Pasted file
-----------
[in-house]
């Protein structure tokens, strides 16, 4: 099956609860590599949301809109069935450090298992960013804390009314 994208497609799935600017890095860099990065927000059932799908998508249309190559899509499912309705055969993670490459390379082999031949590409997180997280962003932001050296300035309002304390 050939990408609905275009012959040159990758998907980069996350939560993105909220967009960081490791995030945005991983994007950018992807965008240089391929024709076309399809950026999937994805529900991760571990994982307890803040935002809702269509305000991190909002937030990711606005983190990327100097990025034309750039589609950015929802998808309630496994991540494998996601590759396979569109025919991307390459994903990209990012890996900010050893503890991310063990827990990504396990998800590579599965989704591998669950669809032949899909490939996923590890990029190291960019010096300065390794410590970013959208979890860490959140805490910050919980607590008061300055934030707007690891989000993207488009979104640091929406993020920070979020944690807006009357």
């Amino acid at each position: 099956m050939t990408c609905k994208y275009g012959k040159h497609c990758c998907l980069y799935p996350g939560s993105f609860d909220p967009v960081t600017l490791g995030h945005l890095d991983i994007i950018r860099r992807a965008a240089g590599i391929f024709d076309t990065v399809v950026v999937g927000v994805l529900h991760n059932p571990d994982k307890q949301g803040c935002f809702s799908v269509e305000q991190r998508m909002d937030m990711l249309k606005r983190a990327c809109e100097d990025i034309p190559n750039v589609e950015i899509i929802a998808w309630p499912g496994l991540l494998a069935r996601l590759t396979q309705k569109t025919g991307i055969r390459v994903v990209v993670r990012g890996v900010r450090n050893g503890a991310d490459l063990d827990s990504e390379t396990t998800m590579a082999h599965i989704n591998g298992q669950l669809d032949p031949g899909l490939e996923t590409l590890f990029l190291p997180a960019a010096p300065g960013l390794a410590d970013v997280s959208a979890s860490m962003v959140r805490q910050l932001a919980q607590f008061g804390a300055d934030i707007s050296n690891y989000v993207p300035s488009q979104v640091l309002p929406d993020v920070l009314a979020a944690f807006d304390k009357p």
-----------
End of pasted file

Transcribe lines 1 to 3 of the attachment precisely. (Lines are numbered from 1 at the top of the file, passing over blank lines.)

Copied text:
[in-house]
């Protein structure tokens, strides 16, 4: 099956609860590599949301809109069935450090298992960013804390009314 994208497609799935600017890095860099990065927000059932799908998508249309190559899509499912309705055969993670490459390379082999031949590409997180997280962003932001050296300035309002304390 050939990408609905275009012959040159990758998907980069996350939560993105909220967009960081490791995030945005991983994007950018992807965008240089391929024709076309399809950026999937994805529900991760571990994982307890803040935002809702269509305000991190909002937030990711606005983190990327100097990025034309750039589609950015929802998808309630496994991540494998996601590759396979569109025919991307390459994903990209990012890996900010050893503890991310063990827990990504396990998800590579599965989704591998669950669809032949899909490939996923590890990029190291960019010096300065390794410590970013959208979890860490959140805490910050919980607590008061300055934030707007690891989000993207488009979104640091929406993020920070979020944690807006009357």
């Amino acid at each position: 099956m050939t990408c609905k994208y275009g012959k040159h497609c990758c998907l980069y799935p996350g939560s993105f609860d909220p967009v960081t600017l490791g995030h945005l890095d991983i994007i950018r860099r992807a965008a240089g590599i391929f024709d076309t990065v399809v950026v999937g927000v994805l529900h991760n059932p571990d994982k307890q949301g803040c935002f809702s799908v269509e305000q991190r998508m909002d937030m990711l249309k606005r983190a990327c809109e100097d990025i034309p190559n750039v589609e950015i899509i929802a998808w309630p499912g496994l991540l494998a069935r996601l590759t396979q309705k569109t025919g991307i055969r390459v994903v990209v993670r990012g890996v900010r450090n050893g503890a991310d490459l063990d827990s990504e390379t396990t998800m590579a082999h599965i989704n591998g298992q669950l669809d032949p031949g899909l490939e996923t590409l590890f990029l190291p997180a960019a010096p300065g960013l390794a410590d970013v997280s959208a979890s860490m962003v959140r805490q910050l932001a919980q607590f008061g804390a300055d934030i707007s050296n690891y989000v993207p300035s488009q979104v640091l309002p929406d993020v920070l009314a979020a944690f807006d304390k009357p």